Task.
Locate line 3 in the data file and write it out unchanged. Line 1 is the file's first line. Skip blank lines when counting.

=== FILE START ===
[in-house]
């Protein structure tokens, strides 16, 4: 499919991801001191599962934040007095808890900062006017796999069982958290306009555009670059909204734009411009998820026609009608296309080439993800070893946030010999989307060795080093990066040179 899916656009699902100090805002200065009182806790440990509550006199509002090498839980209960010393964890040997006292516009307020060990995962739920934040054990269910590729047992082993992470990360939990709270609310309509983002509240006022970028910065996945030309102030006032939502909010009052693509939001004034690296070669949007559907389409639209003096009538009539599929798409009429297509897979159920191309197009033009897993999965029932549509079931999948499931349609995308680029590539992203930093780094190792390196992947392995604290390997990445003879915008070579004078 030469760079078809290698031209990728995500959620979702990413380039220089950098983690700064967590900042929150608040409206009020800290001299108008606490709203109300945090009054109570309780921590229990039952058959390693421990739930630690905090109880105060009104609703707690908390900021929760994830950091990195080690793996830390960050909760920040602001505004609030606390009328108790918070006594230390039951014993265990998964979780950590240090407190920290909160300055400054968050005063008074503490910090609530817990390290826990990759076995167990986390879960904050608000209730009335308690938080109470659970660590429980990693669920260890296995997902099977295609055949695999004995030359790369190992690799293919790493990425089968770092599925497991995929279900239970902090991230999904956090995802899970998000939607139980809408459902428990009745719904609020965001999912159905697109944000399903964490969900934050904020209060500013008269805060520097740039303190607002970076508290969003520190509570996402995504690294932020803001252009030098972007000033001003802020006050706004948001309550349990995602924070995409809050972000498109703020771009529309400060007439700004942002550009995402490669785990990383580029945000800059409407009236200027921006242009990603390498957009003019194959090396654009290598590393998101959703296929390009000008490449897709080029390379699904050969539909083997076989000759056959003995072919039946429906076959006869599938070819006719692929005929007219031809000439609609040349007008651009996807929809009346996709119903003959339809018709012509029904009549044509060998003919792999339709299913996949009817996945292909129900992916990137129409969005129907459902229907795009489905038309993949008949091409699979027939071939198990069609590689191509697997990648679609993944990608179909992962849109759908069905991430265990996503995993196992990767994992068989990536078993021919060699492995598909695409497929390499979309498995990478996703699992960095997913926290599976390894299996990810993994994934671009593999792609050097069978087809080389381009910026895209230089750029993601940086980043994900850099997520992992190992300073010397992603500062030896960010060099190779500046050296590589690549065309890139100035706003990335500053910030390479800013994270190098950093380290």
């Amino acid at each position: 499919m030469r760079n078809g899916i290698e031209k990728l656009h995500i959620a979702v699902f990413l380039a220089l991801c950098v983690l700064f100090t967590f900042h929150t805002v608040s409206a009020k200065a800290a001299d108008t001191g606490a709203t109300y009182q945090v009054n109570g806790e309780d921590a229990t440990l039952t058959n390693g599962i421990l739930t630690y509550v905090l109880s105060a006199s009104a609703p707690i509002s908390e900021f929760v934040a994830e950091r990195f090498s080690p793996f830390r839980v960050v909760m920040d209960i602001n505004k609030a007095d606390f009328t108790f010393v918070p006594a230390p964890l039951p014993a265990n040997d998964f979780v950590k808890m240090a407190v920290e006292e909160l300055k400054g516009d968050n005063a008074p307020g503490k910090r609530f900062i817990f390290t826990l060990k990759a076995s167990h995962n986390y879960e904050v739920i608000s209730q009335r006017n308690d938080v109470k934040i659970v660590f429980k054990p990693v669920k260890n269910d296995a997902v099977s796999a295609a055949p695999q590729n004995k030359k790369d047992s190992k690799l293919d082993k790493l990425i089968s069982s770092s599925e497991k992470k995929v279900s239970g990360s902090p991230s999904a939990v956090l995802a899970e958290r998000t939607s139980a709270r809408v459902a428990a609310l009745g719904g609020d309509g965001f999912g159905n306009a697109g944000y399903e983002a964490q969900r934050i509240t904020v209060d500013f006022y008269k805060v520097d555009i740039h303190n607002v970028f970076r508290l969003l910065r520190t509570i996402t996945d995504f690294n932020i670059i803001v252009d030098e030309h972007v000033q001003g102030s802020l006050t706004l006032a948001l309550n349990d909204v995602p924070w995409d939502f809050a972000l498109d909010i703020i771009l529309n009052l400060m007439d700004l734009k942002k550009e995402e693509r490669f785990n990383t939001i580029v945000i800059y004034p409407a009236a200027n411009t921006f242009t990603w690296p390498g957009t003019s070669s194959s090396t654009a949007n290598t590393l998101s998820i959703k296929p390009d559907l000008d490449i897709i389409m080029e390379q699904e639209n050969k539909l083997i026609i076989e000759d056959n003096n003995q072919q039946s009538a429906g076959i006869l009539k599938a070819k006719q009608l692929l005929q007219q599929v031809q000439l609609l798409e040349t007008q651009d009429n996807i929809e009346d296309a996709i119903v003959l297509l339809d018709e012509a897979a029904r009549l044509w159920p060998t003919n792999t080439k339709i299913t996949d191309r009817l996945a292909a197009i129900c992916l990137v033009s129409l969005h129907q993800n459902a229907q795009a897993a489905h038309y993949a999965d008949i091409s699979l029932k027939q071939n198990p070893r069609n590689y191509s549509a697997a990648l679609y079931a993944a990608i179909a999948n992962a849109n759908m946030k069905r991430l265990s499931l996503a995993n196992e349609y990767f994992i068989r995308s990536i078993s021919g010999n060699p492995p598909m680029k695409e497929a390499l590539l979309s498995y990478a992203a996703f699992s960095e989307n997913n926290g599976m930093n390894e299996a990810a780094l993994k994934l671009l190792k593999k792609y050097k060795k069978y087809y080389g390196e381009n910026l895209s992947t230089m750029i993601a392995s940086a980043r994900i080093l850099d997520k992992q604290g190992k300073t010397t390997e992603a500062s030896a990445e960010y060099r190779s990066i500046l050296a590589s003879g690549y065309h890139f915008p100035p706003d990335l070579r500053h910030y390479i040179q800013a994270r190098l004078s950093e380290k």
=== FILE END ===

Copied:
């Amino acid at each position: 499919m030469r760079n078809g899916i290698e031209k990728l656009h995500i959620a979702v699902f990413l380039a220089l991801c950098v983690l700064f100090t967590f900042h929150t805002v608040s409206a009020k200065a800290a001299d108008t001191g606490a709203t109300y009182q945090v009054n109570g806790e309780d921590a229990t440990l039952t058959n390693g599962i421990l739930t630690y509550v905090l109880s105060a006199s009104a609703p707690i509002s908390e900021f929760v934040a994830e950091r990195f090498s080690p793996f830390r839980v960050v909760m920040d209960i602001n505004k609030a007095d606390f009328t108790f010393v918070p006594a230390p964890l039951p014993a265990n040997d998964f979780v950590k808890m240090a407190v920290e006292e909160l300055k400054g516009d968050n005063a008074p307020g503490k910090r609530f900062i817990f390290t826990l060990k990759a076995s167990h995962n986390y879960e904050v739920i608000s209730q009335r006017n308690d938080v109470k934040i659970v660590f429980k054990p990693v669920k260890n269910d296995a997902v099977s796999a295609a055949p695999q590729n004995k030359k790369d047992s190992k690799l293919d082993k790493l990425i089968s069982s770092s599925e497991k992470k995929v279900s239970g990360s902090p991230s999904a939990v956090l995802a899970e958290r998000t939607s139980a709270r809408v459902a428990a609310l009745g719904g609020d309509g965001f999912g159905n306009a697109g944000y399903e983002a964490q969900r934050i509240t904020v209060d500013f006022y008269k805060v520097d555009i740039h303190n607002v970028f970076r508290l969003l910065r520190t509570i996402t996945d995504f690294n932020i670059i803001v252009d030098e030309h972007v000033q001003g102030s802020l006050t706004l006032a948001l309550n349990d909204v995602p924070w995409d939502f809050a972000l498109d909010i703020i771009l529309n009052l400060m007439d700004l734009k942002k550009e995402e693509r490669f785990n990383t939001i580029v945000i800059y004034p409407a009236a200027n411009t921006f242009t990603w690296p390498g957009t003019s070669s194959s090396t654009a949007n290598t590393l998101s998820i959703k296929p390009d559907l000008d490449i897709i389409m080029e390379q699904e639209n050969k539909l083997i026609i076989e000759d056959n003096n003995q072919q039946s009538a429906g076959i006869l009539k599938a070819k006719q009608l692929l005929q007219q599929v031809q000439l609609l798409e040349t007008q651009d009429n996807i929809e009346d296309a996709i119903v003959l297509l339809d018709e012509a897979a029904r009549l044509w159920p060998t003919n792999t080439k339709i299913t996949d191309r009817l996945a292909a197009i129900c992916l990137v033009s129409l969005h129907q993800n459902a229907q795009a897993a489905h038309y993949a999965d008949i091409s699979l029932k027939q071939n198990p070893r069609n590689y191509s549509a697997a990648l679609y079931a993944a990608i179909a999948n992962a849109n759908m946030k069905r991430l265990s499931l996503a995993n196992e349609y990767f994992i068989r995308s990536i078993s021919g010999n060699p492995p598909m680029k695409e497929a390499l590539l979309s498995y990478a992203a996703f699992s960095e989307n997913n926290g599976m930093n390894e299996a990810a780094l993994k994934l671009l190792k593999k792609y050097k060795k069978y087809y080389g390196e381009n910026l895209s992947t230089m750029i993601a392995s940086a980043r994900i080093l850099d997520k992992q604290g190992k300073t010397t390997e992603a500062s030896a990445e960010y060099r190779s990066i500046l050296a590589s003879g690549y065309h890139f915008p100035p706003d990335l070579r500053h910030y390479i040179q800013a994270r190098l004078s950093e380290k």